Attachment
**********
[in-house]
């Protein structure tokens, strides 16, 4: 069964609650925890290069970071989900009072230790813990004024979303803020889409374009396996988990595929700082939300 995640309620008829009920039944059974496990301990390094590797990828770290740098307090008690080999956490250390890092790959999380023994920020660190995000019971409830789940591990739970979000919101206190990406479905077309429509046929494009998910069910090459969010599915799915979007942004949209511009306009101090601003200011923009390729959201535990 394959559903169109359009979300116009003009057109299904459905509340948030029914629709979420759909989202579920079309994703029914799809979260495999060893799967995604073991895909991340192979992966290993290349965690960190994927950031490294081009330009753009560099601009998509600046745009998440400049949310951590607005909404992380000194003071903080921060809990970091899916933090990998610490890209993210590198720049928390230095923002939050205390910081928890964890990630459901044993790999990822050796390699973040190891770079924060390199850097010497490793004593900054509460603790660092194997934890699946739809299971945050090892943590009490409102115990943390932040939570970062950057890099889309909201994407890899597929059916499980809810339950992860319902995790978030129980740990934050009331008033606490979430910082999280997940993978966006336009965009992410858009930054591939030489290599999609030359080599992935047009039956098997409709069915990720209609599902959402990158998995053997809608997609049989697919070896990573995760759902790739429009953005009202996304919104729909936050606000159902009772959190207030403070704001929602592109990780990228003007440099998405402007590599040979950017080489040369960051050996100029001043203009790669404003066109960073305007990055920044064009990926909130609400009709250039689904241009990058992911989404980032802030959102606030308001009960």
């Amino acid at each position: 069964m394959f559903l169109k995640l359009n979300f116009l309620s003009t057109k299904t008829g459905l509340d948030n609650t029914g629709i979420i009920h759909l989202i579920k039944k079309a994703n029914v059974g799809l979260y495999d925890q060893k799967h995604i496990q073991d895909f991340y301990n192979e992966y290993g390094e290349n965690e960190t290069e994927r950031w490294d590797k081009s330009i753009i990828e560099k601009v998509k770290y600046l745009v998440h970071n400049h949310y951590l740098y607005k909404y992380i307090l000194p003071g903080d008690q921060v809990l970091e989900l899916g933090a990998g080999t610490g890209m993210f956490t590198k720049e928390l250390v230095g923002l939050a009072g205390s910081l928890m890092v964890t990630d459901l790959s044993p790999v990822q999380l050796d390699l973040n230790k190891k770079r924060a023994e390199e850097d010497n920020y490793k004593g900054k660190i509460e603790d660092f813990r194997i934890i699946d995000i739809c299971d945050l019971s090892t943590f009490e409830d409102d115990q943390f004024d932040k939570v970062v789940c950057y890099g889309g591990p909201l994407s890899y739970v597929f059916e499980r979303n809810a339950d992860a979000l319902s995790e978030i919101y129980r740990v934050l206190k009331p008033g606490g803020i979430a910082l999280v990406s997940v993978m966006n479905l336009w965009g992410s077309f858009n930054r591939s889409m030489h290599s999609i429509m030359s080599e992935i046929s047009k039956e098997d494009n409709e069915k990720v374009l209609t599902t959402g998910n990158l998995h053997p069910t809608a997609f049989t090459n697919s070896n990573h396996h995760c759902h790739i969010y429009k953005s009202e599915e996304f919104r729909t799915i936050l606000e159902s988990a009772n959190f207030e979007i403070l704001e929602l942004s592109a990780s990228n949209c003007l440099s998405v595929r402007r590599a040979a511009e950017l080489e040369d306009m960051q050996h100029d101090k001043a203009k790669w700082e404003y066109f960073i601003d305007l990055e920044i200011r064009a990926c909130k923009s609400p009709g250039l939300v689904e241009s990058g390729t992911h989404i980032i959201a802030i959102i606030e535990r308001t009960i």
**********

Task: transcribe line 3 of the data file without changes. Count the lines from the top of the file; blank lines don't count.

């Amino acid at each position: 069964m394959f559903l169109k995640l359009n979300f116009l309620s003009t057109k299904t008829g459905l509340d948030n609650t029914g629709i979420i009920h759909l989202i579920k039944k079309a994703n029914v059974g799809l979260y495999d925890q060893k799967h995604i496990q073991d895909f991340y301990n192979e992966y290993g390094e290349n965690e960190t290069e994927r950031w490294d590797k081009s330009i753009i990828e560099k601009v998509k770290y600046l745009v998440h970071n400049h949310y951590l740098y607005k909404y992380i307090l000194p003071g903080d008690q921060v809990l970091e989900l899916g933090a990998g080999t610490g890209m993210f956490t590198k720049e928390l250390v230095g923002l939050a009072g205390s910081l928890m890092v964890t990630d459901l790959s044993p790999v990822q999380l050796d390699l973040n230790k190891k770079r924060a023994e390199e850097d010497n920020y490793k004593g900054k660190i509460e603790d660092f813990r194997i934890i699946d995000i739809c299971d945050l019971s090892t943590f009490e409830d409102d115990q943390f004024d932040k939570v970062v789940c950057y890099g889309g591990p909201l994407s890899y739970v597929f059916e499980r979303n809810a339950d992860a979000l319902s995790e978030i919101y129980r740990v934050l206190k009331p008033g606490g803020i979430a910082l999280v990406s997940v993978m966006n479905l336009w965009g992410s077309f858009n930054r591939s889409m030489h290599s999609i429509m030359s080599e992935i046929s047009k039956e098997d494009n409709e069915k990720v374009l209609t599902t959402g998910n990158l998995h053997p069910t809608a997609f049989t090459n697919s070896n990573h396996h995760c759902h790739i969010y429009k953005s009202e599915e996304f919104r729909t799915i936050l606000e159902s988990a009772n959190f207030e979007i403070l704001e929602l942004s592109a990780s990228n949209c003007l440099s998405v595929r402007r590599a040979a511009e950017l080489e040369d306009m960051q050996h100029d101090k001043a203009k790669w700082e404003y066109f960073i601003d305007l990055e920044i200011r064009a990926c909130k923009s609400p009709g250039l939300v689904e241009s990058g390729t992911h989404i980032i959201a802030i959102i606030e535990r308001t009960i």